Enabling plans to limit access to the medicines that patients rely on would weaken the six protected classes to such an extent that the classes could no longer be considered truly “protected.” Plans are already effectively using the tools they have, making it unnecessary to enact changes that would jeopardize access for the most vulnerable of the sickest patients in Part D.

  • CMS, Medicare Prescription Drug Benefit Manual, Ch. 6, 30.2.5 (Feb. 19, 2010)

Disclaimer: Guest blogs do not necessarily reflect the views of the ADAP Advocacy Association, but rather they provide a neutral platform whereby the author serves to promote open, honest discussion about public health-related issues and updates.

Thursday, January 24, 2019

Pharmacists' Hands No Longer Tied by Pharmacy 'Gag Orders'

By: Brandon M. Macsata, CEO, ADAP Advocacy Association

In healthcare the relationship between patients and their pharmacists is extremely important, similar to the one that exists between patients and their physicians. Thanks to bipartisan legislation that was signed into law late last year the patient-pharmacist relationship is even stronger. Gone are the ridiculous pharmacy “gag orders” that prohibited pharmacists from sharing with patients that they could save money by paying cash for prescription medications rather than using their health plan.

According to Kaiser Health News, both bills — one for Medicare and Medicare Advantage beneficiaries (S.2553) and another for commercial employer-based and individual policies (S.2554) — passed Congress with little dissent. The legislation was endorsed by the National Community Pharmacists Association (NCPA), American Medical Association, Alliance for Transparent and Affordable Prescriptions, ERISA Industry Committee, Pharmaceutical Care Management Association, and America’s Health Insurance Plans (Jaffe, 2018). Most patient advocacy groups also supported the effort to lift the gag orders.

Trump signs bills lifting pharmacist 'gag clauses' on drug prices
Photo Source: NBC News | Saul Loeb / AFP - Getty Images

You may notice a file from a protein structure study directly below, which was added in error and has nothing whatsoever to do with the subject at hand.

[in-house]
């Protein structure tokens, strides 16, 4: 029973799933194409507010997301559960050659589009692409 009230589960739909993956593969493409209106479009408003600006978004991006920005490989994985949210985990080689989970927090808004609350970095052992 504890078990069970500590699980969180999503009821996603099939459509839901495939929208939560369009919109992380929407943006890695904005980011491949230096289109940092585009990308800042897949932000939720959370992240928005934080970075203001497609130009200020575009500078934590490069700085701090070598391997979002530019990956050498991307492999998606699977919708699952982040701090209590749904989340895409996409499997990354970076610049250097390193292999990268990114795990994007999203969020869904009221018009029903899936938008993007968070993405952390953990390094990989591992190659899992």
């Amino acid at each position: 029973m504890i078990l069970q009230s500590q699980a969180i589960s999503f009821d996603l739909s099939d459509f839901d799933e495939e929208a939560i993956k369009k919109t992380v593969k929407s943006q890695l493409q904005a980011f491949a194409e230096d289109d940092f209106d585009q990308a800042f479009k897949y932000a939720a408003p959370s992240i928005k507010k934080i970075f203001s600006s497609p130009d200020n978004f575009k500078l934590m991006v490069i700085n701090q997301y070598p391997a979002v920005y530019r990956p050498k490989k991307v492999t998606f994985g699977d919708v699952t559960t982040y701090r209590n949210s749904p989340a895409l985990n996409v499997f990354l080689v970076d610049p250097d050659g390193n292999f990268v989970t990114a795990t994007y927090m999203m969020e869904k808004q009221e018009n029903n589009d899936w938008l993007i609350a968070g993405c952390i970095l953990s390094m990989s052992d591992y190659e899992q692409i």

Senators Susan Collins (R-Maine), Claire McCaskill (D-Missouri), and Debbie Stabenow (D-Michigan) introduced the bipartisan legislation in the U.S. Senate. It passed 98-2. Representative Earl L. “Buddy” Carter — who is a pharmacist by trade — introduced the companion legislation in the U.S. House of Representatives.

"As a pharmacist for more than 30 years, I can say firsthand that I was prohibited many times from telling my patients that there was a cheaper option available to them because of a gag clause," Rep. Carter said in a statement upon introducing . "Pharmacists must be able to tell patients what is in their best interest and this legislation works to make that happen. Patients need and deserve the most affordable options" (Carter, 2018).

In recent years, states had already started to remove such restrictions. According to a detailed report by the National Conference of State Legislatures, between 2016 and 2018, at least 30 states enacted laws among at least 41 state legislatures that considered prohibiting “gag clauses” in contracts that restrict pharmacists (Cauchi, 2018). It has long been said that the states are the laboratories of democracy, and on this issue they proved to be right.

State legislation to prohibit "gag clauses" applying to pharmacists
Photo Source: NCSL
It remains to be seen whether removing pharmacy gag orders will alleviate the high cost of prescription medications, but it is a good start. estimates S. 2554 will save $88 million through 2028. There is no good, ethical reason why patients should be denied access to any information that might save them money. Pharmacists are an under-utilized community resource and the patient-pharmacist relationship is often under-appreciated but the new laws could change both.


Thursday, January 17, 2019

Safe Medicines in the United States aren't a Guarantee

By: Brandon M. Macsata, CEO, ADAP Advocacy Association